April 12, 2013

Can I use lactose to backsweeten my sour beers?

So I took a look at the stats on my blog this week and among the other data I don't pay much attention to is the search terms that brought people to my website. Sometimes I look at these terms just to see what people want to read more about and maybe what I'm rambling about that nobody cares to read. One thing that comes up a lot in the search terms is something about using lactose to backsweeten sour beers. While I don't want to start going SEO crazy here if people are looking for the information I should provide a concise answer.

The answer to your question is no, you cannot use lactose to backsweeten sour beer. 

Lactose is milk sugar and as a sugar it is subject to fermentation as long as you give it to an organism that has the enzymatic capability to ferment it. Good friend saccharomyces cerevisiae, responsible for fermenting clean beers, cannot produce the enzymes that break down lactose into smaller sugars it can metabolize. That's why your milk stouts are milk stouts: the lactose doesn't ferment. However, brettanomyces and souring bacteria do produce the enzymes that break lactose down into sugars they can metabolize. If you're not so sure I'm right, just smell some old milk. It's sour because lactobacillus and other common bacteria get in the milk and ferment out the lactose into lactic acid (among other things). If you're still not sure, just smell some sour milk alongside a sour beer. You'll notice the same lactic acid aroma in both. In milk the lactose is fermented into lactic acid. In sour beer the starches and sugars are fermented into lactic acid.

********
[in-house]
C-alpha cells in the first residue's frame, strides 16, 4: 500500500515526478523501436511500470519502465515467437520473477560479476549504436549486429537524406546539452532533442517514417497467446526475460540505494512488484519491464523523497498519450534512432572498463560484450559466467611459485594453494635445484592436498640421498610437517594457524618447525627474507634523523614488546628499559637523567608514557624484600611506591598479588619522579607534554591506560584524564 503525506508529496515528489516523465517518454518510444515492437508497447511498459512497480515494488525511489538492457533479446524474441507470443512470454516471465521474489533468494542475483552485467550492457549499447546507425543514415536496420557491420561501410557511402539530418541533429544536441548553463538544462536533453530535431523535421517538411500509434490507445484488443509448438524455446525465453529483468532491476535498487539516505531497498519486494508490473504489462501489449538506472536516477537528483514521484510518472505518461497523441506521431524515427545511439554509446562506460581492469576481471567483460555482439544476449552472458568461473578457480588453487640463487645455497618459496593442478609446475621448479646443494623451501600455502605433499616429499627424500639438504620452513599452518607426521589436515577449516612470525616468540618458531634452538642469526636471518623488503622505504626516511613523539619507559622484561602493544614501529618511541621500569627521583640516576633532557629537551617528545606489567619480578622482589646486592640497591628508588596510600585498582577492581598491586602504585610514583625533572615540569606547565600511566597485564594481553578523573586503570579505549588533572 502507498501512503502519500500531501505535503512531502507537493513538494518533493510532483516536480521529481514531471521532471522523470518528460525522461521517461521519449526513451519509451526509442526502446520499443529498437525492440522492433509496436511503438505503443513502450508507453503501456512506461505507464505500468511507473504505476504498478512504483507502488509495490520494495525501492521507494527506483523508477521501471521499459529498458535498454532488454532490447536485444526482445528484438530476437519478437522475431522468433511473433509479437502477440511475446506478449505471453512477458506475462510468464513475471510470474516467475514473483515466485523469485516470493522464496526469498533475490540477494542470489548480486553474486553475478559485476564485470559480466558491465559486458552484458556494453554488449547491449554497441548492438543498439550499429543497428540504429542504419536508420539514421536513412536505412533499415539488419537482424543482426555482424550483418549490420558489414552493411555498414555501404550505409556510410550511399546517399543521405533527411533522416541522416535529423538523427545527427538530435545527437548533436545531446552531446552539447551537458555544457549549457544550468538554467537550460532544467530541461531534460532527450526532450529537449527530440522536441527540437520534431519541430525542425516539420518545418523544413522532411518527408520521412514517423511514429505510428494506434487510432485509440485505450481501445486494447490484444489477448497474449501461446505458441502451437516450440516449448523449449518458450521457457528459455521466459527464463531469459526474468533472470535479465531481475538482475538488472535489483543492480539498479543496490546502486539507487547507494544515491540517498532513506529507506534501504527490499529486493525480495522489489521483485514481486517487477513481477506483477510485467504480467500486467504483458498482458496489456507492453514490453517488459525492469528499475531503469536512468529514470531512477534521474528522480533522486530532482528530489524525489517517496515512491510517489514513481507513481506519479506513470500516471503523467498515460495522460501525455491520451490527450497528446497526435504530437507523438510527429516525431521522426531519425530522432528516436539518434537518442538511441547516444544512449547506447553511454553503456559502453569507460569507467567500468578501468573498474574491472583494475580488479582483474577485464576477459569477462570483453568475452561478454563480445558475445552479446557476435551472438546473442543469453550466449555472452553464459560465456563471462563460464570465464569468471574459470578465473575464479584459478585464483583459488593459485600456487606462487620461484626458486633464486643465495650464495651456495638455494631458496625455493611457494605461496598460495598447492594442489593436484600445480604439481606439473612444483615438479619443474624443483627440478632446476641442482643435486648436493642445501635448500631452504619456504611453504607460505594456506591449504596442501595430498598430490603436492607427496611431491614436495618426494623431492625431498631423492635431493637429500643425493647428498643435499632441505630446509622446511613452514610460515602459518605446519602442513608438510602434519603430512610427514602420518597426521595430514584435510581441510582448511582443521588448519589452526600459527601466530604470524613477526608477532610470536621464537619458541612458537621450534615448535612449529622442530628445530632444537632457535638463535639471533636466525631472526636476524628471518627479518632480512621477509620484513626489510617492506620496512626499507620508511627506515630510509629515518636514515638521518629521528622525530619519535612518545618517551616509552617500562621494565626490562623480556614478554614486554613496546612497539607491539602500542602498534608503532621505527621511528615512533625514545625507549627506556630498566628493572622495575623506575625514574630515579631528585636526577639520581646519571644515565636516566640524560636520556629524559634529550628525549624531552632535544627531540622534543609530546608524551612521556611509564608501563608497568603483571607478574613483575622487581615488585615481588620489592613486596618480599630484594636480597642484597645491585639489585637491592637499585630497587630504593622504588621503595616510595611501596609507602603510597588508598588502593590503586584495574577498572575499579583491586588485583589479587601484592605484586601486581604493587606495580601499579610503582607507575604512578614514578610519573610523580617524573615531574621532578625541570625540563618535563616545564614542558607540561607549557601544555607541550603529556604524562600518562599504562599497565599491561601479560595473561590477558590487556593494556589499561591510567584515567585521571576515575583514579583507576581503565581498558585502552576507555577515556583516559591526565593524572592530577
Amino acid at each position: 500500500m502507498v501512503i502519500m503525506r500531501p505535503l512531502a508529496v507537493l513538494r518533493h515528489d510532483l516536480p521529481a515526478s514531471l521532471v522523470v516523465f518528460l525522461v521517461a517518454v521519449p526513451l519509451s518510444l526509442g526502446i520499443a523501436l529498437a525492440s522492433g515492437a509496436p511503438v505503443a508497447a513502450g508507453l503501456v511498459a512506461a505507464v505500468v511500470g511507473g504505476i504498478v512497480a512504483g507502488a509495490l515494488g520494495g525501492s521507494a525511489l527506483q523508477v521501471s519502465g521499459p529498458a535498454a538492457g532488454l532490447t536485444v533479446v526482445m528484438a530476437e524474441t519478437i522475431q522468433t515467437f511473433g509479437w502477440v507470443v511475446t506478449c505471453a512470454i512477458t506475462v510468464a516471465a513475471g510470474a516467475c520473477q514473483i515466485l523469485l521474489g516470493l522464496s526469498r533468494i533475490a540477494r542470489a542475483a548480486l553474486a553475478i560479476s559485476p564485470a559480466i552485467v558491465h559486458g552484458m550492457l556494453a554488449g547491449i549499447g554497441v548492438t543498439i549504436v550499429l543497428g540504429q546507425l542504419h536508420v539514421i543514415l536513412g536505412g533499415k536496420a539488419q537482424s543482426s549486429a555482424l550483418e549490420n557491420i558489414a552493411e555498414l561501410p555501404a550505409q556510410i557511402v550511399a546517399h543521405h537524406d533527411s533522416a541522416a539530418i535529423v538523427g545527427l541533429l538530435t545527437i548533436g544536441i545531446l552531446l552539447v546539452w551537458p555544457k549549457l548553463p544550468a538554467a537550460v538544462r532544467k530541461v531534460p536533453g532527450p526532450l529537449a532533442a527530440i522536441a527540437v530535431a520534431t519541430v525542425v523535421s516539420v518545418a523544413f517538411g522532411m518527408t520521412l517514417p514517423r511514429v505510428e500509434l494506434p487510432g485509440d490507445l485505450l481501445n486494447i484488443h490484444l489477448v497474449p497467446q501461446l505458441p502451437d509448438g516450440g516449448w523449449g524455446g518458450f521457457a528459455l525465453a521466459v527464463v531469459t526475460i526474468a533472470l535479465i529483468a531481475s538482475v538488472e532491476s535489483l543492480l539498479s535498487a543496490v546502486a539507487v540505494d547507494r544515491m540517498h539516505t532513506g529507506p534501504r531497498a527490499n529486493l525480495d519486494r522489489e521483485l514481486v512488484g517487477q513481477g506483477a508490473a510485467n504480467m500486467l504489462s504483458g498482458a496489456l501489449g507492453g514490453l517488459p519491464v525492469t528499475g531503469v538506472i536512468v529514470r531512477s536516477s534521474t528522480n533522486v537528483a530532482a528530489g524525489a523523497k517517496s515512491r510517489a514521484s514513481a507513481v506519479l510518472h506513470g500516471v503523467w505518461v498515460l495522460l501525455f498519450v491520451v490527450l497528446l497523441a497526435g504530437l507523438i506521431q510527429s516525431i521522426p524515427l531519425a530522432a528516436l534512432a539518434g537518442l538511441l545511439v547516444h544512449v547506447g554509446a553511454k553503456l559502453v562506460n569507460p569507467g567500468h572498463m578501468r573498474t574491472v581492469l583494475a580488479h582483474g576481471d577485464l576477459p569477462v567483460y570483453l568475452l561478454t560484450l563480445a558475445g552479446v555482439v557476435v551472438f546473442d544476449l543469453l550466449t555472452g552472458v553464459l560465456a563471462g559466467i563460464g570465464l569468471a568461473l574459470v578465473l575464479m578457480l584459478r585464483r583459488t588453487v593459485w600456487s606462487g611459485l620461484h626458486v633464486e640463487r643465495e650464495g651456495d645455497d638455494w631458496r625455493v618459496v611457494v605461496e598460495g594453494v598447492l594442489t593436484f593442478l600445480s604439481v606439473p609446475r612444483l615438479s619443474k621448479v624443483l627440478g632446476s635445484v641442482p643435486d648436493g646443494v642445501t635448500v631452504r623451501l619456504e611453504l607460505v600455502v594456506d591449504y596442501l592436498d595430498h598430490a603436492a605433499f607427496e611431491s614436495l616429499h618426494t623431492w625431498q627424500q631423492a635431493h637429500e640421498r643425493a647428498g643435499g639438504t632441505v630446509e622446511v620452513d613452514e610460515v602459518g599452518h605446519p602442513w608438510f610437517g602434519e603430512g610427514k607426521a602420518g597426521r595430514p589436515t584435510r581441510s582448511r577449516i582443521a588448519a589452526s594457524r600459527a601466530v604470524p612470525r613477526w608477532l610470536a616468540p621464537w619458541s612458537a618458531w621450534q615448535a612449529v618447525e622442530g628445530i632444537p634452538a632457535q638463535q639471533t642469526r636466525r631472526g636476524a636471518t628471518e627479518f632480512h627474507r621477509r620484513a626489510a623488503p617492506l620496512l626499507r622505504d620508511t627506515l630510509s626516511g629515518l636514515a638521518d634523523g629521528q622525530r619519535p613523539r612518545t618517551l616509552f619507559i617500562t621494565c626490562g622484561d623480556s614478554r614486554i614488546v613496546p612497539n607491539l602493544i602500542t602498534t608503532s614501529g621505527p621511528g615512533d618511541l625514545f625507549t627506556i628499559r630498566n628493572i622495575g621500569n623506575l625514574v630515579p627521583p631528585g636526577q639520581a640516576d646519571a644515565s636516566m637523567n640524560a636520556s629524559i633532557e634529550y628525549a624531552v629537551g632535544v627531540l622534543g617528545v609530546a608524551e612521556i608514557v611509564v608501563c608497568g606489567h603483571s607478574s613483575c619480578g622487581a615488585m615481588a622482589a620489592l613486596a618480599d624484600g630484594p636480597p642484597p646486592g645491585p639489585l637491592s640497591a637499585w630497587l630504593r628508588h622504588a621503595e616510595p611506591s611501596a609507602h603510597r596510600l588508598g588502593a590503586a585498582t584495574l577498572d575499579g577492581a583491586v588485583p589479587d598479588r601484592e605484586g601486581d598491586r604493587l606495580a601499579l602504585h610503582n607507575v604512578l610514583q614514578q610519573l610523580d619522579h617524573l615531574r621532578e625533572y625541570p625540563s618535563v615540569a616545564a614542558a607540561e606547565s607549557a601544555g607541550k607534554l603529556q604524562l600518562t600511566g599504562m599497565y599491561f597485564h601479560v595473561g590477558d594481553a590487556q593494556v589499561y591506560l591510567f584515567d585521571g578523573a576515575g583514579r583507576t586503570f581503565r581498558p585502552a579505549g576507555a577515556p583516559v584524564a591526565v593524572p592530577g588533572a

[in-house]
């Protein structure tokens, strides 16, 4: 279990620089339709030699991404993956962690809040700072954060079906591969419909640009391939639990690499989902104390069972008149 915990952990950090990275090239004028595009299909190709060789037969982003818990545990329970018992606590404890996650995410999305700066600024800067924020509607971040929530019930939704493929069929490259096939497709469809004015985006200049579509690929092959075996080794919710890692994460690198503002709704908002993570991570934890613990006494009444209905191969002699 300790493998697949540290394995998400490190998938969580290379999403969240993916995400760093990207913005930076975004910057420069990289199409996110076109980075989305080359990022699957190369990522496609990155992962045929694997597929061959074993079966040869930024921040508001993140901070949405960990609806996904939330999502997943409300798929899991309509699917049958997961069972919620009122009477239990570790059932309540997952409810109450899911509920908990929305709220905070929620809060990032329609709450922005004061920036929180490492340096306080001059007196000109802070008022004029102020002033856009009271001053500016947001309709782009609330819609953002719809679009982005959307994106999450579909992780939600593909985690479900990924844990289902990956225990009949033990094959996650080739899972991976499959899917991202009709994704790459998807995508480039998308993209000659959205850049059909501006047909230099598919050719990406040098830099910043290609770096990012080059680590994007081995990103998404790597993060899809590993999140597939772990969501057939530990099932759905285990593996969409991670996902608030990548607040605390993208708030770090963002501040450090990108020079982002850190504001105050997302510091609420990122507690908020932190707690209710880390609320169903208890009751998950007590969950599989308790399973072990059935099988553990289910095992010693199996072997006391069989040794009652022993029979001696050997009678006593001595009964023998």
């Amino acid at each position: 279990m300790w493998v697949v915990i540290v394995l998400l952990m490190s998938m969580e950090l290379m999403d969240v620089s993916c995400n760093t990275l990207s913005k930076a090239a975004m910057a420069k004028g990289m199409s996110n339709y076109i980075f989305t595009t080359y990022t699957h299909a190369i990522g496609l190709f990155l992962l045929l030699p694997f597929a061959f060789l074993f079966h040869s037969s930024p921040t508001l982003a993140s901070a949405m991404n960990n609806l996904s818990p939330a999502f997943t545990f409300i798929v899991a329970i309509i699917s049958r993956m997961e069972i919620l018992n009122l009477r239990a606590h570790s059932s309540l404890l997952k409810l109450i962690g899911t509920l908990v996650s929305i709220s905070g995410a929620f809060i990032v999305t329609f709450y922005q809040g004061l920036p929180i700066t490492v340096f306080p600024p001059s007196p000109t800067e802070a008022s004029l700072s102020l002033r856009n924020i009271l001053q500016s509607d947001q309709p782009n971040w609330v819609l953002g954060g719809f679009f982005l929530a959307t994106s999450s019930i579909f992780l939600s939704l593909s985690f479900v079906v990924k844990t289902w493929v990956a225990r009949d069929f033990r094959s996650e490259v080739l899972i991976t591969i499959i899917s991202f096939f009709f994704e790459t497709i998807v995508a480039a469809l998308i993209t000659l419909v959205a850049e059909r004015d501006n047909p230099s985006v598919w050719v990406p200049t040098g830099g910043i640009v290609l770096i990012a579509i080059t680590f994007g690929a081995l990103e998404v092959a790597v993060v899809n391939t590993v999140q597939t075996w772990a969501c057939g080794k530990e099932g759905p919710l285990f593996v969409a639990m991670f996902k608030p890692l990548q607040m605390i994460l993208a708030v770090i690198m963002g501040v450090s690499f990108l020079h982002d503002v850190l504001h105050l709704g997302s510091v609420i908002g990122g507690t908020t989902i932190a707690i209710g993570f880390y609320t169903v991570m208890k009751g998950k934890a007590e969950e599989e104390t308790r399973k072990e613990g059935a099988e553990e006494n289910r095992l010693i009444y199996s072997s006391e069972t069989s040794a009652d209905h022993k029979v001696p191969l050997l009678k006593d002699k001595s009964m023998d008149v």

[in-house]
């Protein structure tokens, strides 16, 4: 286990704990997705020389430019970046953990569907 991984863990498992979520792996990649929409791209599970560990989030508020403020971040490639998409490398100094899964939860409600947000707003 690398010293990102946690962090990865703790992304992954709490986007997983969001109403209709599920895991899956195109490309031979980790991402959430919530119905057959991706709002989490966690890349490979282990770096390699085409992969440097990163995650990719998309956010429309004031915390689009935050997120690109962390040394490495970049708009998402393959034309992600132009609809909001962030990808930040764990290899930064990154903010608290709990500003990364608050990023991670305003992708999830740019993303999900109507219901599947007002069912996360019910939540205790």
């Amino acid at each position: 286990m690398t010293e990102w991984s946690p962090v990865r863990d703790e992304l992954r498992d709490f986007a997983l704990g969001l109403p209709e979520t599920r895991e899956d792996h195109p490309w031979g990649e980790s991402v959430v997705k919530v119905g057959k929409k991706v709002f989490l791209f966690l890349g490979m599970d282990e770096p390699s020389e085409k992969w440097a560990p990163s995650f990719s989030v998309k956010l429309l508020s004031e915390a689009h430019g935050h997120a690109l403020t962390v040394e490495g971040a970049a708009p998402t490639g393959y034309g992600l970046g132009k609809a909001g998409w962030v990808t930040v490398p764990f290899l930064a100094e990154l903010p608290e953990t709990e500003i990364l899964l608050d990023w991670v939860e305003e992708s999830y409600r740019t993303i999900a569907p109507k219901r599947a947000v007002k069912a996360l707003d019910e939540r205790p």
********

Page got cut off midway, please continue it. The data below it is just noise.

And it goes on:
Steps you can take to backsweeten your sour beer

In this post I discuss three methods to blend clean and sour beer but you can adopt for backsweetening sour beer instead of blending:

  • use heat to pasteurize the beer, then backsweeten to your preference and add fresh yeast to bottle;
  • filter your beer and then backsweeten and re-yeast to bottle;
  • use a combination of gelatin, cold crashing and campden to stabilize the beer, then backsweeten and re-yeast to bottle.
In the comment on the post somebody pointed out that you can also avoid messing with the beer in the above methods by kegging. You can certainly keg the beer and add sugar at kegging to backsweeten so long as you can keep the keg cold so no further fermentation occurs. Of course, that only works if you have a kegging set up at home (which I don't).

The simplest method of backsweetening is to just add some sugar to your glass and pour the beer in with it. It isn't as glamorous as the other methods since you can't just crack open a bottle and pour but at least you don't have to worry about using any funky process or screwing up your beer. If you backsweeten too much in the bottle you can't take the sweetness back out but you can always dose your glass to taste and get it right every time. It's also a good option if you want to be able to see how your sour beer evolves and share it with people who may not like their sours backsweetened.

1 comment:

  1. You would be able to backsweeten with lactose if you were doing a kettle sour and added it towards the end of your boil after you sour the wort. at this point you have no worries of milk sugars fermenting out.

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